As a landlord, it’s important to remain realistic and understand that you’re very unlikely to get your property back in exactly the condition you rented it out in. Your brand new, pristine white carpets probably won’t be the same shade of white a year or two down the line. You must expect fair wear and tear, at least. Fair wear and tear has been a grey area for landlords and letting agents because each case is different. But what exactly is it? Well, there’s no legal definition. It’s subjective, which can make it tricky to navigate. Essentially, fair wear and tear is the amount of damage that can be reasonably expected throughout a tenancy. This could be worn and threadbare carpets, faded curtains, and minor scuffs and scrapes on the wall. It’s almost unavoidable damage caused by aging and normal everyday use. This damage cannot be rectified using your tenant’s deposit.
If fair wear and tear can be defined as reasonable damage through everyday use, damage caused by a tenant is often more substantial, committed on purpose, by accident, or through neglect that affects the normal function or usefulness of the property, or something within it that you provided, such as an oven or a piece of furniture.
This could include a damaged toilet seat, a smashed window or mirror, holes in the wall, and stained carpets. In these instances, it’s up to your tenant to rectify the issue. Alternatively, you can use money from their deposit at the end of the tenancy to fix it. Remember to make sure that you are appropriately covered with our landlords content insurance, protecting you against tenant damage. It’s also important to note that you must take into account the type of tenants renting your property, and assess damage or fair wear and tear accordingly. Realistically, you are likely to see less wear and tear from a professional couple than you would with a family or students. You need to account for this when assessing the condition of your property.
What’s deemed as ‘fair wear and tear’ versus damage caused by the tenant can be up for debate. The last thing you want is to end up in a dispute over it. It’s difficult to measure, so for this reason, you should always put together a detailed inventory of the property at the start of a tenancy, complete with photographs that show all furniture and furnishings in its current state. Do the same for paintwork, walls, and flooring. This way, you can check back at the end of the tenancy and decipher whether something is damaged by fair wear and tear, or something more. So, how do you put together a detailed inventory? Before a new tenant moves in, note down everything that has been provided within the property. Take photos (preferably date-stamped) that clearly show the condition of the property and the items within it. You could also include purchase receipts and reports and statements from professional surveyors or specialist tradesmen, if applicable. Before your tenants move in, go through the inventory with them in person. Both you and the tenants should sign the inventory to confirm that you are both happy with it.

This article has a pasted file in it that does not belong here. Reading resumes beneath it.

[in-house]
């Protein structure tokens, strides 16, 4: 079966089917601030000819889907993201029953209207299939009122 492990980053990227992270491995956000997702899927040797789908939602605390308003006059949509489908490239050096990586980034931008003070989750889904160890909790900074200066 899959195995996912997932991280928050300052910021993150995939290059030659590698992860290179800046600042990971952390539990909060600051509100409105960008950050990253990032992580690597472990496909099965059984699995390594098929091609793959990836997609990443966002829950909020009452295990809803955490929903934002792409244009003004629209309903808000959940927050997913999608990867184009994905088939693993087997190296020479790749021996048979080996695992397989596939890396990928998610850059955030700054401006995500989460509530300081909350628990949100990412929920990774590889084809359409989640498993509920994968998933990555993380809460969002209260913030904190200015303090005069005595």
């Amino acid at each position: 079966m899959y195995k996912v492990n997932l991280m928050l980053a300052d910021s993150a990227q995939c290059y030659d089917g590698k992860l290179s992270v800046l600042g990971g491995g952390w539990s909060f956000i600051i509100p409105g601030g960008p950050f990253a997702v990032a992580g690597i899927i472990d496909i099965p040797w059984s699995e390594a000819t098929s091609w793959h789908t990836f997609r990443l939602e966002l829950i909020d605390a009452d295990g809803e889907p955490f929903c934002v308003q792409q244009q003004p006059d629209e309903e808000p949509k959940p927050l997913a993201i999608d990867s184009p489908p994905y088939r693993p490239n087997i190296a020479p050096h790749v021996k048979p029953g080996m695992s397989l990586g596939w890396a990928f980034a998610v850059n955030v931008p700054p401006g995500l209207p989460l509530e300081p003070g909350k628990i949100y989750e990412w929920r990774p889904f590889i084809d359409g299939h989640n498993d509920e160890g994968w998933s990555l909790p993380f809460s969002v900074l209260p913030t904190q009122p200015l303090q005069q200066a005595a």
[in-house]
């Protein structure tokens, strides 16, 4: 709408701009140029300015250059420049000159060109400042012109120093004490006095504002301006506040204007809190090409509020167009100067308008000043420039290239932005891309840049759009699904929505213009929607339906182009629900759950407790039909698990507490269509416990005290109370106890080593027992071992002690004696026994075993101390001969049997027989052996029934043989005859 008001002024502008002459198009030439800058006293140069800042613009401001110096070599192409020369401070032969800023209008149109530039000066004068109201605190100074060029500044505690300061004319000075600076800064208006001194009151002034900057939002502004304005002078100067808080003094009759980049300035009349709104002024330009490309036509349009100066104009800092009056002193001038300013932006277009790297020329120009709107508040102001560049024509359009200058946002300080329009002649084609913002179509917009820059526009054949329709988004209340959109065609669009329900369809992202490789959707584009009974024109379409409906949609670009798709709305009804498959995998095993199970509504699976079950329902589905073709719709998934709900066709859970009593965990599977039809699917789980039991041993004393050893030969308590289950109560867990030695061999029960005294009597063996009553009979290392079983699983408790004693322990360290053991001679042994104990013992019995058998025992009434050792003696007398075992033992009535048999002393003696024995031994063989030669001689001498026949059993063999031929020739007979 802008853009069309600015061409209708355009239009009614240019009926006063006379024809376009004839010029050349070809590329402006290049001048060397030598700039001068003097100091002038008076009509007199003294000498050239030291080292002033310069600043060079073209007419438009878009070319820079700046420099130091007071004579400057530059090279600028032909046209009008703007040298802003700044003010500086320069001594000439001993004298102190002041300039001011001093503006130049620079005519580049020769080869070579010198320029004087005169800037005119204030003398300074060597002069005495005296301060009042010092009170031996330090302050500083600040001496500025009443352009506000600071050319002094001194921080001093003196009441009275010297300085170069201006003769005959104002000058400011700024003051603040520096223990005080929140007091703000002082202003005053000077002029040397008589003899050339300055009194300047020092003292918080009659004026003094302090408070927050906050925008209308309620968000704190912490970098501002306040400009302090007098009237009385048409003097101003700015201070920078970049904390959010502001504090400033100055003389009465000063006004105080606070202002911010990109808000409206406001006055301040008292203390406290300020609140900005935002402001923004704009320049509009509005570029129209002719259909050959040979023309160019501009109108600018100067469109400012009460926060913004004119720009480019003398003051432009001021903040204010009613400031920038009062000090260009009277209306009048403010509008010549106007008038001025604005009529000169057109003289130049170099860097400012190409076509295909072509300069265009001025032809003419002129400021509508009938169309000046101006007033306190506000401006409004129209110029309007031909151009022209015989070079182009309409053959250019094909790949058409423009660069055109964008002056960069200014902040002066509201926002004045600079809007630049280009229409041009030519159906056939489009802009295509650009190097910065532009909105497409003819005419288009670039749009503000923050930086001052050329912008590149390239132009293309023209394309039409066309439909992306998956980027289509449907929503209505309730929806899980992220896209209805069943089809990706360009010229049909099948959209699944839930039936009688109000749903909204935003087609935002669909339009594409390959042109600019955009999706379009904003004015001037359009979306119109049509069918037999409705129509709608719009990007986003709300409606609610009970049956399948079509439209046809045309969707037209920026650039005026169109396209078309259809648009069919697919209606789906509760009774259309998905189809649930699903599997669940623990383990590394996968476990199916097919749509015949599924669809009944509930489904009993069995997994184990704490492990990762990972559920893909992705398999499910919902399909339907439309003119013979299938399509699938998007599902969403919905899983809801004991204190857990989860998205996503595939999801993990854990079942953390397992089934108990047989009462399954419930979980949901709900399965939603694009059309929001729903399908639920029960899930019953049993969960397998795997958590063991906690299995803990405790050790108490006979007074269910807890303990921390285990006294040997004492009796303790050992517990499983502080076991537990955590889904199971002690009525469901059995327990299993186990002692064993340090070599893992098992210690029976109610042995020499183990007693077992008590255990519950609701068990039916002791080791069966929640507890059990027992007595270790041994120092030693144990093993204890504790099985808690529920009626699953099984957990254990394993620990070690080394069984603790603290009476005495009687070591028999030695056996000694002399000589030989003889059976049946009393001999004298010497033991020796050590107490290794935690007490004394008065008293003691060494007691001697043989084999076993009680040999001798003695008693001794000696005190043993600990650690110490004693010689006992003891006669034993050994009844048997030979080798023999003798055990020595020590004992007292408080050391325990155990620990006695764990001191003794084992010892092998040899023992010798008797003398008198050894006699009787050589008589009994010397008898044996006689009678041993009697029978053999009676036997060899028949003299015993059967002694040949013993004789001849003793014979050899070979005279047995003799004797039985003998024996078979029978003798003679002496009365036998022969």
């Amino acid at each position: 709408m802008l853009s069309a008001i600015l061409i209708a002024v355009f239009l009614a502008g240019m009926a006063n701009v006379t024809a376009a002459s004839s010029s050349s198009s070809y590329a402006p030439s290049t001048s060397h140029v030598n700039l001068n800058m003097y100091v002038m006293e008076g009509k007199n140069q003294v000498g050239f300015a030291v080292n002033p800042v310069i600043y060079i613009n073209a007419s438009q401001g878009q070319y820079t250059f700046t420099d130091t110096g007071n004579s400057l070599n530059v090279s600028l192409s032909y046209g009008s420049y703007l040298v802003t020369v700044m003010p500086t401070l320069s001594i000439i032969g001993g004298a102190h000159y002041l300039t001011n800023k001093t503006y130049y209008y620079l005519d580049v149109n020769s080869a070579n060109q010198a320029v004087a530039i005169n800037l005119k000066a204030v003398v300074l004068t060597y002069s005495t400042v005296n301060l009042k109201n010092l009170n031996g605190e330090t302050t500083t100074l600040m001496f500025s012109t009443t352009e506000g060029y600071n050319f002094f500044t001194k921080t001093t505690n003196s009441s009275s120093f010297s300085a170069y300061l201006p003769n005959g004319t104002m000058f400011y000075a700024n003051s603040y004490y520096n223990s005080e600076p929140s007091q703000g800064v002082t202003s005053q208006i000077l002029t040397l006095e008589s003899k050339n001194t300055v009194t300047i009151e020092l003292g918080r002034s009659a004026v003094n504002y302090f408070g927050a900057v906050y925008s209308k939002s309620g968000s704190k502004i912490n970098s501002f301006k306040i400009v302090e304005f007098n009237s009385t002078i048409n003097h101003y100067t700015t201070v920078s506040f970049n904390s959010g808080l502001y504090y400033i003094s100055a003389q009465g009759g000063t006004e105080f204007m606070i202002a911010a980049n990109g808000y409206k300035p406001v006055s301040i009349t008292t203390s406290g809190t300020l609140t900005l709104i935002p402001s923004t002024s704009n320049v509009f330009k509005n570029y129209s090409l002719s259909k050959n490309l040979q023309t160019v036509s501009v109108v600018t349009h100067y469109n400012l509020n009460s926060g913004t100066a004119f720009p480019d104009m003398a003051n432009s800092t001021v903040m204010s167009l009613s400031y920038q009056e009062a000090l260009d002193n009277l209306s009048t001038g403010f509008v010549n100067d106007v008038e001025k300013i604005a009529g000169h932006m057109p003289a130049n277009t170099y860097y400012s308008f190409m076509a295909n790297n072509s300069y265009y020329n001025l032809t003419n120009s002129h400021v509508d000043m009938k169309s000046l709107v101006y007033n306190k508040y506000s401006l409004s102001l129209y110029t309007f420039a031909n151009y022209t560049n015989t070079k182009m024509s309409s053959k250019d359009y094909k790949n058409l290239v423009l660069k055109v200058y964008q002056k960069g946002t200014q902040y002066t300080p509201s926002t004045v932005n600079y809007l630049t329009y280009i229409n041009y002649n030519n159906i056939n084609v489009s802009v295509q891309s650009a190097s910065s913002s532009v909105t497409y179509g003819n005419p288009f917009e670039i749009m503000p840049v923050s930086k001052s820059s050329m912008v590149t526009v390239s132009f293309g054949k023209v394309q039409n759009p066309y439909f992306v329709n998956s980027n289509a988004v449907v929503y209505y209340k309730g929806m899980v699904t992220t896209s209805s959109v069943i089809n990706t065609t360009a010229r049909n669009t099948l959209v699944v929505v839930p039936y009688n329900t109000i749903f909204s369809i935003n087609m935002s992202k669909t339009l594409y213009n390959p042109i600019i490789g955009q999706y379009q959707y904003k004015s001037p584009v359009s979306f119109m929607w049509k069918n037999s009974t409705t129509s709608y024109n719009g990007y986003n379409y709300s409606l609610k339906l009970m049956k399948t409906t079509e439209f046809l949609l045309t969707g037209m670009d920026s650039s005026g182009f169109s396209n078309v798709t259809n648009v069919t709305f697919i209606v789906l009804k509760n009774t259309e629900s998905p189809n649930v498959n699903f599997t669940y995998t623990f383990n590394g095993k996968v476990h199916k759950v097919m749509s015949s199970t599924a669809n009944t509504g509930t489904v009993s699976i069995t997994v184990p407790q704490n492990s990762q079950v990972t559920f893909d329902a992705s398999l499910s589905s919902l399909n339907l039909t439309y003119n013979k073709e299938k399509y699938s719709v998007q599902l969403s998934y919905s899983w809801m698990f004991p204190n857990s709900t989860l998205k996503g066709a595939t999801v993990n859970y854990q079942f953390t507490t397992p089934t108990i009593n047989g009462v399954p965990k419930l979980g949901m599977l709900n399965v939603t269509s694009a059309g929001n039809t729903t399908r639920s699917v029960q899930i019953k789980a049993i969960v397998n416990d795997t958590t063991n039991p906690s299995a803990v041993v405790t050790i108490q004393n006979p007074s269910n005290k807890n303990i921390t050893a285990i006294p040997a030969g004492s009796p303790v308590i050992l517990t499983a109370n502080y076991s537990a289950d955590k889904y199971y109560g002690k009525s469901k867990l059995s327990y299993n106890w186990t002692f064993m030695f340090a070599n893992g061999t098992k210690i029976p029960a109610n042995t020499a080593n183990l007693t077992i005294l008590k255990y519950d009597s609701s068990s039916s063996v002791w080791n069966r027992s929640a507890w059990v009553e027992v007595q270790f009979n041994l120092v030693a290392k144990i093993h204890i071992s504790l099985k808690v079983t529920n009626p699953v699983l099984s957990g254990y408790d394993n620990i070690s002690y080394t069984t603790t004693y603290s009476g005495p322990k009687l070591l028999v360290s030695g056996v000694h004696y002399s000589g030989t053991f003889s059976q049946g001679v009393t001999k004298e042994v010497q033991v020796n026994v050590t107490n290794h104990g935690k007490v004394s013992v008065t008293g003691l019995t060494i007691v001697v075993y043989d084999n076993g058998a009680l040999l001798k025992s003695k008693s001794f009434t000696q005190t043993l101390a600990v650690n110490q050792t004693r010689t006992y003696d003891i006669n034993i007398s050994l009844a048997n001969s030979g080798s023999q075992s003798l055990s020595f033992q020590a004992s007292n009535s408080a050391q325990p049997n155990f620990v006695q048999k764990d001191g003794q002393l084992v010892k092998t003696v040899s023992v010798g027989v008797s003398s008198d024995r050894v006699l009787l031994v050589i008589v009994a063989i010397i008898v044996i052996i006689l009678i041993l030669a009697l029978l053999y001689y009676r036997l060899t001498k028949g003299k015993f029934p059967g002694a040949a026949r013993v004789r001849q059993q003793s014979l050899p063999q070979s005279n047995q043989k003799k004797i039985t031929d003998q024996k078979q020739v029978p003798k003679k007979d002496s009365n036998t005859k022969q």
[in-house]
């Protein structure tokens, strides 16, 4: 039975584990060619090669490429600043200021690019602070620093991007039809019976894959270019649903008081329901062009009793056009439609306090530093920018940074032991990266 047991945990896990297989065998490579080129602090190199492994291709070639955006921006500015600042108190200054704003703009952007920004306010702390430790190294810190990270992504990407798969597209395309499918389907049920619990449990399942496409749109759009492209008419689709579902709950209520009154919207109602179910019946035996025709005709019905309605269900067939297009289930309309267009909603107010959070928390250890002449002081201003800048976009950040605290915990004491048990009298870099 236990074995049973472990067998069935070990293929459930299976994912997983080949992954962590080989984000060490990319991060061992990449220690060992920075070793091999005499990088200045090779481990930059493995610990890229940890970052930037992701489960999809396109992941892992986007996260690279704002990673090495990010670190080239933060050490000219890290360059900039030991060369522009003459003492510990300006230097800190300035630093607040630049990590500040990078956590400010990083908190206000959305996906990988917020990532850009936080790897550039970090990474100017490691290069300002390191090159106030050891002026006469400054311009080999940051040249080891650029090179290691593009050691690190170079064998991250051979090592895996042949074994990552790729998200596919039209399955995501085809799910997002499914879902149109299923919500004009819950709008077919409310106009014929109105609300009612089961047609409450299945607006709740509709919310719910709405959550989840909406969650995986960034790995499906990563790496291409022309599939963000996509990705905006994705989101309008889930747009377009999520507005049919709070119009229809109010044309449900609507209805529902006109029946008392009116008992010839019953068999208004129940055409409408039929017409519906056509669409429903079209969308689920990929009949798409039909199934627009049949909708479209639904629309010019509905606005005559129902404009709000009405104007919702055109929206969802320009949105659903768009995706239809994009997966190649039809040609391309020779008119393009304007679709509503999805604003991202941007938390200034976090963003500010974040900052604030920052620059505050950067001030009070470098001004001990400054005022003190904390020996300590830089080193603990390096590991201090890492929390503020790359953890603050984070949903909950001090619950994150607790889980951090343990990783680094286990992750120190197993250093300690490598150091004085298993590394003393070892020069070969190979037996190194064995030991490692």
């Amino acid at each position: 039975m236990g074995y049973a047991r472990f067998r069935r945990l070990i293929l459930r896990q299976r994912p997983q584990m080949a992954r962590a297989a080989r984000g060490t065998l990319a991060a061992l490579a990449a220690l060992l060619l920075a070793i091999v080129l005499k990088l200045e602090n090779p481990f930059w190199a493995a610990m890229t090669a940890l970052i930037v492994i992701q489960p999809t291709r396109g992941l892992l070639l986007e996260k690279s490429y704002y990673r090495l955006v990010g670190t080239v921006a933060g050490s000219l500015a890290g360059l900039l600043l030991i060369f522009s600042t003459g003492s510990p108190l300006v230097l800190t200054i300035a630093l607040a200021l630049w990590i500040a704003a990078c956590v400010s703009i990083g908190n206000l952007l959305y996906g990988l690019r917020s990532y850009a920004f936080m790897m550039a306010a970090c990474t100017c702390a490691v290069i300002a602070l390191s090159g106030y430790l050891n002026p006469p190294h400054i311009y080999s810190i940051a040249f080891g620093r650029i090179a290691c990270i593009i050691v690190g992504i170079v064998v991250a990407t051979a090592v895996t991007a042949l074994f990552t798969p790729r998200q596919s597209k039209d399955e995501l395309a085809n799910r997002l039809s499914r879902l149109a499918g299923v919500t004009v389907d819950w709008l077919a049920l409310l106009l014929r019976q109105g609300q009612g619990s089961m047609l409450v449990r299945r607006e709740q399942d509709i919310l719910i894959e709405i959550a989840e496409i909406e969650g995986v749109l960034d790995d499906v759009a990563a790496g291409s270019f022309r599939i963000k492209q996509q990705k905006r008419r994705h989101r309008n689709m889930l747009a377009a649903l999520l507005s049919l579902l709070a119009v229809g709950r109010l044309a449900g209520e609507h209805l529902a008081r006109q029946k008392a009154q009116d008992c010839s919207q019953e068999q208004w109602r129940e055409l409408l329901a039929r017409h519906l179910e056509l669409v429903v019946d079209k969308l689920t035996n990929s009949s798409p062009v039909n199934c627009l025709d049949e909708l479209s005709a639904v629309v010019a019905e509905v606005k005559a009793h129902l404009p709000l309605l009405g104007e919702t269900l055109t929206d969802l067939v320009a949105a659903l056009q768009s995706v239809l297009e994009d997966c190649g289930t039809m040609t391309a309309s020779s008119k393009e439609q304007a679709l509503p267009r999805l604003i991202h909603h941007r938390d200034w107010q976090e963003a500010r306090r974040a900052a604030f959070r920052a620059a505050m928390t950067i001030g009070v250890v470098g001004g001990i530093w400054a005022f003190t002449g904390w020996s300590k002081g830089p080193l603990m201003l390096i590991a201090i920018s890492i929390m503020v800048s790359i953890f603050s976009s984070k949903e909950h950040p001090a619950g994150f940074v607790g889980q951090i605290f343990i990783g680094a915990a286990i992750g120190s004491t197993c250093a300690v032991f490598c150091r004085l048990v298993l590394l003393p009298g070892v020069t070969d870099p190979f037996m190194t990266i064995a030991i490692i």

When the tenants move out, go through the inventory with them again to document and assess any changes to the condition of the property, taking photos as evidence. If you spot anything that you believe should be classed as tenant damage rather than fair wear and tear, explain why you will be taking deductions from the deposit. This gives your tenant the chance to agree, or dispute this. It’s important that this process takes place in person if possible, as tenants are more likely to dispute claims that they aren’t aware of.
If you have correctly documented the condition of your property before, during, and after the tenancy, you should be able to successfully claim the amount from your tenant’s deposit. Always tackle the issue with your tenant first, but if you can’t come to an agreement, then you will need to refer the dispute for arbitration by informing the deposit scheme administrators. You will need to provide the arbitrator with the tenancy agreement and inventory, a statement of your reasons for making the claim, proof of the damage, evidence that the amount of money you wish to deduct from the deposit is reasonable, and any other supporting evidence, such as a statement from a building surveyor. Use your common sense when preparing your property for tenants. Decorate accordingly, opting for hard, durable floors where possible over carpets, and installing hardy fixtures and fittings that will withstand the test of time and potentially turbulent tenants. Be a good landlord and ensure that your tenant respects you enough to take care of the property, and be honest about any accidental damage. Be realistic about your expectations and don’t forget to prepare that all-important inventory.